Pastor Brandon B. Porter
and the GCT Voices
Count Me Lord
World Class Gospel offers up Count Me Lord from Pastor Brandon B. Porter and the GCT Voices. Recorded live at the Greater Community Temple COGIC in Memphis, and produced by the trio of Edwin Hawkins, Moses Tyson Jr. and David Blakely, the project contains the sort of rousing traditional material that can’t help but be classified as ‘foot-stomping, hand-waving church’.Producers: Edwin Hawkins, Moses Tyson Jr., David Blakely
album release date: March 2001
Sure, these phrases are overused in Gospel reviews, but here’s a case where they’re accurate. That’s because Count on Me is notable not just for good, solid Gospel and some great new tunes, but also for bringing some worthy chestnuts back into our conciousness.
"Stand Up For Right" brings back Rena Hayes on lead to tackle this song that O’landa Draper’s Associates introduced to us on their All The Bases project. Hayes reprises her solo role here (she sang on the original too), delivering her alto sound to the powerful melody of the battle song, with the GCT Voices bringing strong support.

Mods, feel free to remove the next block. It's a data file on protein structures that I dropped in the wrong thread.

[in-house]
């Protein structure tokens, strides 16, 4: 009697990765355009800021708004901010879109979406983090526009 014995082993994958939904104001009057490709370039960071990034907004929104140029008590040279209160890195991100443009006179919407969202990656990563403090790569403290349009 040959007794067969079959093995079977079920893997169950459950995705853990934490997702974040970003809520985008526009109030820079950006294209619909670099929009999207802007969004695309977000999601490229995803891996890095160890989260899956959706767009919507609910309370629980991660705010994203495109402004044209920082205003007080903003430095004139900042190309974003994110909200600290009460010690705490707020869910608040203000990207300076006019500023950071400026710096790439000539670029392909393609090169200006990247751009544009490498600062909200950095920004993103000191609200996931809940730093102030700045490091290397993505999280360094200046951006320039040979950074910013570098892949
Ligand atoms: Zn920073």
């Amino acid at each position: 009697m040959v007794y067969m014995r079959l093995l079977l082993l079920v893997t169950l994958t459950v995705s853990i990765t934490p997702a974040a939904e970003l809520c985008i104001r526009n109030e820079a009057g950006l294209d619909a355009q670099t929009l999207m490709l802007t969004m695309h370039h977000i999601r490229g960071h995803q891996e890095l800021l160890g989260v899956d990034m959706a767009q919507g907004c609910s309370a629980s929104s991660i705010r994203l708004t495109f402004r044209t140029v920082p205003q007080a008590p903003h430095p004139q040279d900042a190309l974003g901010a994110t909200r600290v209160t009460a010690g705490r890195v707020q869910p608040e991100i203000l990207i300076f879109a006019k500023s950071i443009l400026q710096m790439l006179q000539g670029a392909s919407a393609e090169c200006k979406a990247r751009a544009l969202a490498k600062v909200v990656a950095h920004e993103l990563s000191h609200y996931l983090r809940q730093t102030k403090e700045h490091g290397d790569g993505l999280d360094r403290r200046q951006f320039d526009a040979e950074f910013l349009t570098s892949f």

"Hallelujah" is a remake of Mattie Moss Clark’s never-fail, guitar-fueled rouser, with opening intro that slowly expands from choir unison chant into close-part harmony before drums kick in and Ruby Terry takes over with her patented enthusiastic lead.
"Create in Me" from Lawrence Matthews also reappears, with Jonathan Richmond interpreting the prayer lyrics, and "Old Rugged Cross" gets a special rearrangement from organ specialist Tyson.
For the new cuts, worthy of special mention are the three that feature Chrystal Rucker: “Never let Go His Hand" from Zacchaeus Hayslett, "It’s Yours" from Derrick Hall and the duet with Valerie Peeples on the wonderful worship cut "Bless The Name of Jesus" penned by Pastor Porter. Each one showcases the gilded and expressive vocal cords of this COGIC treasure (soon to make her solo debut in 2001 on Bishop G. Patterson’s Podium Records).
Marked by some tight band stylings and rounded out by strong songs such as "Count Me Lord" and "Believe", here’s another 2001 project that refuses to disappoint.
World Class Gospel
reviewed by Stan North —
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